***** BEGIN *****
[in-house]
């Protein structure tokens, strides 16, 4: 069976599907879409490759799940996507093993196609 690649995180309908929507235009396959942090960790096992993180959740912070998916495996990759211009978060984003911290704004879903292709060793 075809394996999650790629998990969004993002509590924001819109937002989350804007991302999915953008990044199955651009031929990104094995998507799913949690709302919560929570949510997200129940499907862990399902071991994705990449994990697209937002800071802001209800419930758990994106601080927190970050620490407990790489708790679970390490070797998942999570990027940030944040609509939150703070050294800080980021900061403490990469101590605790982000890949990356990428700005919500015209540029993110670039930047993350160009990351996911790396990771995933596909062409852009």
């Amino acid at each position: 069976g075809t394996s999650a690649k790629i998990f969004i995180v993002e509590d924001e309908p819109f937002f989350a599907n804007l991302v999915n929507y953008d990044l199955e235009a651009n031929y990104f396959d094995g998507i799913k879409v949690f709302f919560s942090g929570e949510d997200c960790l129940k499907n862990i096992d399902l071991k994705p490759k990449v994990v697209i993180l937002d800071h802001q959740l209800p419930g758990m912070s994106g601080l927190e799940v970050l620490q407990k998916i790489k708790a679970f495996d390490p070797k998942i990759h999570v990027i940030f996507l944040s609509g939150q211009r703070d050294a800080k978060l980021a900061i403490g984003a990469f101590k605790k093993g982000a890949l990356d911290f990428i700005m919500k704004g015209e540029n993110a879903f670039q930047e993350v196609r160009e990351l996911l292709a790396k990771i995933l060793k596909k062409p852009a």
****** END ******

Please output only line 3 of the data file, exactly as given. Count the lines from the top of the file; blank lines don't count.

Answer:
């Amino acid at each position: 069976g075809t394996s999650a690649k790629i998990f969004i995180v993002e509590d924001e309908p819109f937002f989350a599907n804007l991302v999915n929507y953008d990044l199955e235009a651009n031929y990104f396959d094995g998507i799913k879409v949690f709302f919560s942090g929570e949510d997200c960790l129940k499907n862990i096992d399902l071991k994705p490759k990449v994990v697209i993180l937002d800071h802001q959740l209800p419930g758990m912070s994106g601080l927190e799940v970050l620490q407990k998916i790489k708790a679970f495996d390490p070797k998942i990759h999570v990027i940030f996507l944040s609509g939150q211009r703070d050294a800080k978060l980021a900061i403490g984003a990469f101590k605790k093993g982000a890949l990356d911290f990428i700005m919500k704004g015209e540029n993110a879903f670039q930047e993350v196609r160009e990351l996911l292709a790396k990771i995933l060793k596909k062409p852009a």